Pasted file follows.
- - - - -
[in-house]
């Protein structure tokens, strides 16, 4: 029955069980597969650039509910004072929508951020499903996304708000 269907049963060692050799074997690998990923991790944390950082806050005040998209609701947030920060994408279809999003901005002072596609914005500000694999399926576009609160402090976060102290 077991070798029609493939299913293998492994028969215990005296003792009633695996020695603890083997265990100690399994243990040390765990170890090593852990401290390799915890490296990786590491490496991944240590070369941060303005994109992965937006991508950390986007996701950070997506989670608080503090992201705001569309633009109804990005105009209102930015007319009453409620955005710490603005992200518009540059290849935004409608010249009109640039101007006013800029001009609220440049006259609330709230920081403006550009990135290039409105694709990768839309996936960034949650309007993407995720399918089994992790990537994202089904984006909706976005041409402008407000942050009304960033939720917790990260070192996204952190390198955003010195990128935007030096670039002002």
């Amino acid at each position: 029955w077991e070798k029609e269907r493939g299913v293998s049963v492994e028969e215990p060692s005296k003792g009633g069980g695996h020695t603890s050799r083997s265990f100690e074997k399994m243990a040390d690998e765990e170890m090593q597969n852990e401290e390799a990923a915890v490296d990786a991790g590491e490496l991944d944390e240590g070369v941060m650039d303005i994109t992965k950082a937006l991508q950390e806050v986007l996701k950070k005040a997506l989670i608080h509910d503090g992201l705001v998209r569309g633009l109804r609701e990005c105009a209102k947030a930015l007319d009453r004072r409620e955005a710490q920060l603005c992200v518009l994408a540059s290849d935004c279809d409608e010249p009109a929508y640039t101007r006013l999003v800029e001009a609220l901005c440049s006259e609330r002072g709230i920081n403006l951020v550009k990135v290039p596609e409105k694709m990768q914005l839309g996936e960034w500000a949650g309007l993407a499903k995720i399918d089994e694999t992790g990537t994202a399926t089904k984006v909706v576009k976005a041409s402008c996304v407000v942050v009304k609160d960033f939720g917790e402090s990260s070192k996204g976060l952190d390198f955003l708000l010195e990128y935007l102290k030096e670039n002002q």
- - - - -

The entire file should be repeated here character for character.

[in-house]
């Protein structure tokens, strides 16, 4: 029955069980597969650039509910004072929508951020499903996304708000 269907049963060692050799074997690998990923991790944390950082806050005040998209609701947030920060994408279809999003901005002072596609914005500000694999399926576009609160402090976060102290 077991070798029609493939299913293998492994028969215990005296003792009633695996020695603890083997265990100690399994243990040390765990170890090593852990401290390799915890490296990786590491490496991944240590070369941060303005994109992965937006991508950390986007996701950070997506989670608080503090992201705001569309633009109804990005105009209102930015007319009453409620955005710490603005992200518009540059290849935004409608010249009109640039101007006013800029001009609220440049006259609330709230920081403006550009990135290039409105694709990768839309996936960034949650309007993407995720399918089994992790990537994202089904984006909706976005041409402008407000942050009304960033939720917790990260070192996204952190390198955003010195990128935007030096670039002002």
């Amino acid at each position: 029955w077991e070798k029609e269907r493939g299913v293998s049963v492994e028969e215990p060692s005296k003792g009633g069980g695996h020695t603890s050799r083997s265990f100690e074997k399994m243990a040390d690998e765990e170890m090593q597969n852990e401290e390799a990923a915890v490296d990786a991790g590491e490496l991944d944390e240590g070369v941060m650039d303005i994109t992965k950082a937006l991508q950390e806050v986007l996701k950070k005040a997506l989670i608080h509910d503090g992201l705001v998209r569309g633009l109804r609701e990005c105009a209102k947030a930015l007319d009453r004072r409620e955005a710490q920060l603005c992200v518009l994408a540059s290849d935004c279809d409608e010249p009109a929508y640039t101007r006013l999003v800029e001009a609220l901005c440049s006259e609330r002072g709230i920081n403006l951020v550009k990135v290039p596609e409105k694709m990768q914005l839309g996936e960034w500000a949650g309007l993407a499903k995720i399918d089994e694999t992790g990537t994202a399926t089904k984006v909706v576009k976005a041409s402008c996304v407000v942050v009304k609160d960033f939720g917790e402090s990260s070192k996204g976060l952190d390198f955003l708000l010195e990128y935007l102290k030096e670039n002002q």